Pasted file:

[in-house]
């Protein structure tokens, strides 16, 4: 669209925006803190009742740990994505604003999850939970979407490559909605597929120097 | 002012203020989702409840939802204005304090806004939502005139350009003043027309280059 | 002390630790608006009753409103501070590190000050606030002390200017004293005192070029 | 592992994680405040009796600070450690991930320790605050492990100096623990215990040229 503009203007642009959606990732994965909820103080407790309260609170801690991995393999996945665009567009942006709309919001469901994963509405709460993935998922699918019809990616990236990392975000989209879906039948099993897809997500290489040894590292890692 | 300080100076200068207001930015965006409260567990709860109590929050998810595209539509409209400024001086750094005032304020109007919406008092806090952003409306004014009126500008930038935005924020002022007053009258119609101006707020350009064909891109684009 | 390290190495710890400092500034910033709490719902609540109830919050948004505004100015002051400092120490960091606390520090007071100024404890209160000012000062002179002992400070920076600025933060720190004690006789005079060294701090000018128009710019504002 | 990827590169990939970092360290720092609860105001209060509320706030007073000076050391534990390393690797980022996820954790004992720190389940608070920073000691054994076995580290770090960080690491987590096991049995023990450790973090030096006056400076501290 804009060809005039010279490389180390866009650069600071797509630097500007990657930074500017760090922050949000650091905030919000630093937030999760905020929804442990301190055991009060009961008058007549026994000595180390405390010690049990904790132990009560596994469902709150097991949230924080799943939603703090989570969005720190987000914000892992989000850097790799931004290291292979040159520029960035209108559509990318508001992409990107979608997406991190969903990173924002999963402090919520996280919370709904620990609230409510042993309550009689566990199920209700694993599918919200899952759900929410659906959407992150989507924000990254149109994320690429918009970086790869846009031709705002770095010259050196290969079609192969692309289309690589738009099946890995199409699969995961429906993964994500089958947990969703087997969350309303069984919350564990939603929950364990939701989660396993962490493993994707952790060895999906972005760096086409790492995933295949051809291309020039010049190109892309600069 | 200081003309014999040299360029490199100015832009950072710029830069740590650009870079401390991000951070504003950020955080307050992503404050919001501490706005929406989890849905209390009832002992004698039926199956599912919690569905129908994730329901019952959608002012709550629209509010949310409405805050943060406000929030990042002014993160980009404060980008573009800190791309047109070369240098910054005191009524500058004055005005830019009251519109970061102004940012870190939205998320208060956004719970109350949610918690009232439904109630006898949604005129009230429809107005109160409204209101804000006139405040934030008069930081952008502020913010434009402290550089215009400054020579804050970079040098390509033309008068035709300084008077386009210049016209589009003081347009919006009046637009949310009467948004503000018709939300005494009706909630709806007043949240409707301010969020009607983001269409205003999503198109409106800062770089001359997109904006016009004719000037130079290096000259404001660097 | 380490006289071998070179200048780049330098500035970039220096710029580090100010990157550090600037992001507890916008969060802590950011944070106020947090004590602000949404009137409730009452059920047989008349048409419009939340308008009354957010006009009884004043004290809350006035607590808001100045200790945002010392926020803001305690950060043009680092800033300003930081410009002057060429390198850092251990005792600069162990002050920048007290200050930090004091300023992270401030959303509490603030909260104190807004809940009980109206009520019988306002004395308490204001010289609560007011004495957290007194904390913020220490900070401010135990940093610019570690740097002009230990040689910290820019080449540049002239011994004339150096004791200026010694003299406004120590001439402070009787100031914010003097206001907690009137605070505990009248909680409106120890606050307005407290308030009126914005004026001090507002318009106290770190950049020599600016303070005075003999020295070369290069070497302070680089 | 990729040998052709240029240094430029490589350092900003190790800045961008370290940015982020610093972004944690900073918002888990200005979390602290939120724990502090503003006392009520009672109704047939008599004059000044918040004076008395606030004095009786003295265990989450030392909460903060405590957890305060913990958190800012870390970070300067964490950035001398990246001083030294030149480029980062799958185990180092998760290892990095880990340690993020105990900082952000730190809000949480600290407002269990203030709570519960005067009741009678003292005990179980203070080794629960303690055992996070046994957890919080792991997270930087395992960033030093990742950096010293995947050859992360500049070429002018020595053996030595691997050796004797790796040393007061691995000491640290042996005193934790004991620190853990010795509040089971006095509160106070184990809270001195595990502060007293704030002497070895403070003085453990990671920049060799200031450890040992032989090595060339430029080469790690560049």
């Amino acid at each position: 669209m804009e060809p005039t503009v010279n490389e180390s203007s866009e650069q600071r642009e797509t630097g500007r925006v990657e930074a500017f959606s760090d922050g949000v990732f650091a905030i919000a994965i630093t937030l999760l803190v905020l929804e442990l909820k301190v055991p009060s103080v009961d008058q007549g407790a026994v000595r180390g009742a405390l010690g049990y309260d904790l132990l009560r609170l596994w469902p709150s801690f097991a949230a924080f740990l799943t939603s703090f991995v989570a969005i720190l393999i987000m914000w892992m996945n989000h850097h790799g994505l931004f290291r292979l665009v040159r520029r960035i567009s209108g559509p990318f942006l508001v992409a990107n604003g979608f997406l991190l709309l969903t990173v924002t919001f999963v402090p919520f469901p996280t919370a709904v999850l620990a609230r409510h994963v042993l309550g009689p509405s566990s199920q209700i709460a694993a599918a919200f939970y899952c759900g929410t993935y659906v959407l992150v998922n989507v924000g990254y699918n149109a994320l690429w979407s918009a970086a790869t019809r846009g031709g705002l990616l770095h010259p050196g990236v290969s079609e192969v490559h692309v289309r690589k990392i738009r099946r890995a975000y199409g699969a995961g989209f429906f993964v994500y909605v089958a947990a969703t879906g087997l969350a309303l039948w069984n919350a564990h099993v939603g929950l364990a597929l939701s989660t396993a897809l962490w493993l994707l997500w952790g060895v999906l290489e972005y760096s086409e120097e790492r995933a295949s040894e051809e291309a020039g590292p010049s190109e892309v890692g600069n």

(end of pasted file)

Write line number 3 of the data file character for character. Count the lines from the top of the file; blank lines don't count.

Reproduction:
């Amino acid at each position: 669209m804009e060809p005039t503009v010279n490389e180390s203007s866009e650069q600071r642009e797509t630097g500007r925006v990657e930074a500017f959606s760090d922050g949000v990732f650091a905030i919000a994965i630093t937030l999760l803190v905020l929804e442990l909820k301190v055991p009060s103080v009961d008058q007549g407790a026994v000595r180390g009742a405390l010690g049990y309260d904790l132990l009560r609170l596994w469902p709150s801690f097991a949230a924080f740990l799943t939603s703090f991995v989570a969005i720190l393999i987000m914000w892992m996945n989000h850097h790799g994505l931004f290291r292979l665009v040159r520029r960035i567009s209108g559509p990318f942006l508001v992409a990107n604003g979608f997406l991190l709309l969903t990173v924002t919001f999963v402090p919520f469901p996280t919370a709904v999850l620990a609230r409510h994963v042993l309550g009689p509405s566990s199920q209700i709460a694993a599918a919200f939970y899952c759900g929410t993935y659906v959407l992150v998922n989507v924000g990254y699918n149109a994320l690429w979407s918009a970086a790869t019809r846009g031709g705002l990616l770095h010259p050196g990236v290969s079609e192969v490559h692309v289309r690589k990392i738009r099946r890995a975000y199409g699969a995961g989209f429906f993964v994500y909605v089958a947990a969703t879906g087997l969350a309303l039948w069984n919350a564990h099993v939603g929950l364990a597929l939701s989660t396993a897809l962490w493993l994707l997500w952790g060895v999906l290489e972005y760096s086409e120097e790492r995933a295949s040894e051809e291309a020039g590292p010049s190109e892309v890692g600069n």